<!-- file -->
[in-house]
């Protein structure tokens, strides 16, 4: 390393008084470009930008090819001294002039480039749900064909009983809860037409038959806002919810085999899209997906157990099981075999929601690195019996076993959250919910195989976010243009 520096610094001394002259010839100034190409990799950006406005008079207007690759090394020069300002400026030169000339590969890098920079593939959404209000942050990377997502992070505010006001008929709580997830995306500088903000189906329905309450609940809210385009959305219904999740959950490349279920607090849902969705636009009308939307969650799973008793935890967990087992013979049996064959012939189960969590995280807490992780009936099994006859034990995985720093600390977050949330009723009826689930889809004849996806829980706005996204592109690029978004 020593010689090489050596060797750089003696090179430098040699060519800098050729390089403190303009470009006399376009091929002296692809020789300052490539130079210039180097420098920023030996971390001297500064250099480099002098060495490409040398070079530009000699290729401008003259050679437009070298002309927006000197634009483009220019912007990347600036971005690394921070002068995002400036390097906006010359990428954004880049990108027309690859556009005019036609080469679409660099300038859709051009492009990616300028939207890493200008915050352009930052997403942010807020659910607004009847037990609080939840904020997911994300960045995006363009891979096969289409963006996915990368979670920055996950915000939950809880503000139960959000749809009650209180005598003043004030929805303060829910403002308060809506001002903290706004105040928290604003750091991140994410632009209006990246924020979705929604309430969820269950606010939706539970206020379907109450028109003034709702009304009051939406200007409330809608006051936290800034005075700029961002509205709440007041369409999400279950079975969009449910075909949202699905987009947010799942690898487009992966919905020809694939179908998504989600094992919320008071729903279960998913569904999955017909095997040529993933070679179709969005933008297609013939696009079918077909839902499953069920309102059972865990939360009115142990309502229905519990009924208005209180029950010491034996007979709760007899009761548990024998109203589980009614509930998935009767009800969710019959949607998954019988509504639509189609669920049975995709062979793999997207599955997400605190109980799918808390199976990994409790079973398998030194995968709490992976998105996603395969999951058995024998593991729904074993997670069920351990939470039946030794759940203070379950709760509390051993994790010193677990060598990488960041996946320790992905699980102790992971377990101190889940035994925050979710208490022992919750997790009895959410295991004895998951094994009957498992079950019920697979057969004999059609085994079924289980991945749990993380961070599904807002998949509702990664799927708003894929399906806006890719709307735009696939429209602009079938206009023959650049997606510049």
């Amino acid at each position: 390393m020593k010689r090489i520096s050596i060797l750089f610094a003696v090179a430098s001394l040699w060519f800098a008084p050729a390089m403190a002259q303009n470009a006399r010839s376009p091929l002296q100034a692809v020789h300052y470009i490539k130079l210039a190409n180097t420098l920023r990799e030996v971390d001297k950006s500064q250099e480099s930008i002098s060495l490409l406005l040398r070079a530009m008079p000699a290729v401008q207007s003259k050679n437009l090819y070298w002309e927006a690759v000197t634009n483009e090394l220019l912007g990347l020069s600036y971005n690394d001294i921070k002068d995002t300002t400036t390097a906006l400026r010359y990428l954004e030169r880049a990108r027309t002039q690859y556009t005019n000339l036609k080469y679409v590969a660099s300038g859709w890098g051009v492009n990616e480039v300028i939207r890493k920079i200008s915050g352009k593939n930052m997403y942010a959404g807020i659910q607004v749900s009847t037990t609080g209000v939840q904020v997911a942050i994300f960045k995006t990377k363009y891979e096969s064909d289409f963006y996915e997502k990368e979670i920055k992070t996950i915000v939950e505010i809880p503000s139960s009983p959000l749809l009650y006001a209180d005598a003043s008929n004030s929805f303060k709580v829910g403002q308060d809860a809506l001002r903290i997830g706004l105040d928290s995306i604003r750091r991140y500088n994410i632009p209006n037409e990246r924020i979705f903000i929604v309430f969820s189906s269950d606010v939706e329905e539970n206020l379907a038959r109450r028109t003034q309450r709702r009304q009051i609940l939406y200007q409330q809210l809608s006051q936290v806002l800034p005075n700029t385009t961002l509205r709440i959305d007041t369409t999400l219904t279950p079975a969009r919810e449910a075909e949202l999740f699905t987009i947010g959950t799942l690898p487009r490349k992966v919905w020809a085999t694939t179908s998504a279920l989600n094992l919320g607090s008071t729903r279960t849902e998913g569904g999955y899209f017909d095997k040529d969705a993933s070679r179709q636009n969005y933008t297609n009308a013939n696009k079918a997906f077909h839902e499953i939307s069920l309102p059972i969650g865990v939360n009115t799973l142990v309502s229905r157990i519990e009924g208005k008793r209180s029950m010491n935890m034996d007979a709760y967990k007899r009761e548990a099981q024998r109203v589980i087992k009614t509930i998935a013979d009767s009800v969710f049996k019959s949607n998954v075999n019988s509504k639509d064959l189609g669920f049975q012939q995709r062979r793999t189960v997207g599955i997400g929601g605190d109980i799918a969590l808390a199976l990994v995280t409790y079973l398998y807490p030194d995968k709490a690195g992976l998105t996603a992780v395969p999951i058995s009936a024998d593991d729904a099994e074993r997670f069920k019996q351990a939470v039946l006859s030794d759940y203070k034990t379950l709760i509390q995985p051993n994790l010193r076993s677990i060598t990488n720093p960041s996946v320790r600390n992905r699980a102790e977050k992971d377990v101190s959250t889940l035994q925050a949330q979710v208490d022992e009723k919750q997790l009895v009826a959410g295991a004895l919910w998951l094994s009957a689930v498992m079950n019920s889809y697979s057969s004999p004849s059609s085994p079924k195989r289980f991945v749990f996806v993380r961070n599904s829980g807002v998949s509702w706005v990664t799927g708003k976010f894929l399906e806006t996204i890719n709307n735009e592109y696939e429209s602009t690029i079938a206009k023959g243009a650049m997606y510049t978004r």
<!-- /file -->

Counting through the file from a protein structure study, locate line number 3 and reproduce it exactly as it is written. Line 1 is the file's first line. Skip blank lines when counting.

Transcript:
């Amino acid at each position: 390393m020593k010689r090489i520096s050596i060797l750089f610094a003696v090179a430098s001394l040699w060519f800098a008084p050729a390089m403190a002259q303009n470009a006399r010839s376009p091929l002296q100034a692809v020789h300052y470009i490539k130079l210039a190409n180097t420098l920023r990799e030996v971390d001297k950006s500064q250099e480099s930008i002098s060495l490409l406005l040398r070079a530009m008079p000699a290729v401008q207007s003259k050679n437009l090819y070298w002309e927006a690759v000197t634009n483009e090394l220019l912007g990347l020069s600036y971005n690394d001294i921070k002068d995002t300002t400036t390097a906006l400026r010359y990428l954004e030169r880049a990108r027309t002039q690859y556009t005019n000339l036609k080469y679409v590969a660099s300038g859709w890098g051009v492009n990616e480039v300028i939207r890493k920079i200008s915050g352009k593939n930052m997403y942010a959404g807020i659910q607004v749900s009847t037990t609080g209000v939840q904020v997911a942050i994300f960045k995006t990377k363009y891979e096969s064909d289409f963006y996915e997502k990368e979670i920055k992070t996950i915000v939950e505010i809880p503000s139960s009983p959000l749809l009650y006001a209180d005598a003043s008929n004030s929805f303060k709580v829910g403002q308060d809860a809506l001002r903290i997830g706004l105040d928290s995306i604003r750091r991140y500088n994410i632009p209006n037409e990246r924020i979705f903000i929604v309430f969820s189906s269950d606010v939706e329905e539970n206020l379907a038959r109450r028109t003034q309450r709702r009304q009051i609940l939406y200007q409330q809210l809608s006051q936290v806002l800034p005075n700029t385009t961002l509205r709440i959305d007041t369409t999400l219904t279950p079975a969009r919810e449910a075909e949202l999740f699905t987009i947010g959950t799942l690898p487009r490349k992966v919905w020809a085999t694939t179908s998504a279920l989600n094992l919320g607090s008071t729903r279960t849902e998913g569904g999955y899209f017909d095997k040529d969705a993933s070679r179709q636009n969005y933008t297609n009308a013939n696009k079918a997906f077909h839902e499953i939307s069920l309102p059972i969650g865990v939360n009115t799973l142990v309502s229905r157990i519990e009924g208005k008793r209180s029950m010491n935890m034996d007979a709760y967990k007899r009761e548990a099981q024998r109203v589980i087992k009614t509930i998935a013979d009767s009800v969710f049996k019959s949607n998954v075999n019988s509504k639509d064959l189609g669920f049975q012939q995709r062979r793999t189960v997207g599955i997400g929601g605190d109980i799918a969590l808390a199976l990994v995280t409790y079973l398998y807490p030194d995968k709490a690195g992976l998105t996603a992780v395969p999951i058995s009936a024998d593991d729904a099994e074993r997670f069920k019996q351990a939470v039946l006859s030794d759940y203070k034990t379950l709760i509390q995985p051993n994790l010193r076993s677990i060598t990488n720093p960041s996946v320790r600390n992905r699980a102790e977050k992971d377990v101190s959250t889940l035994q925050a949330q979710v208490d022992e009723k919750q997790l009895v009826a959410g295991a004895l919910w998951l094994s009957a689930v498992m079950n019920s889809y697979s057969s004999p004849s059609s085994p079924k195989r289980f991945v749990f996806v993380r961070n599904s829980g807002v998949s509702w706005v990664t799927g708003k976010f894929l399906e806006t996204i890719n709307n735009e592109y696939e429209s602009t690029i079938a206009k023959g243009a650049m997606y510049t978004r």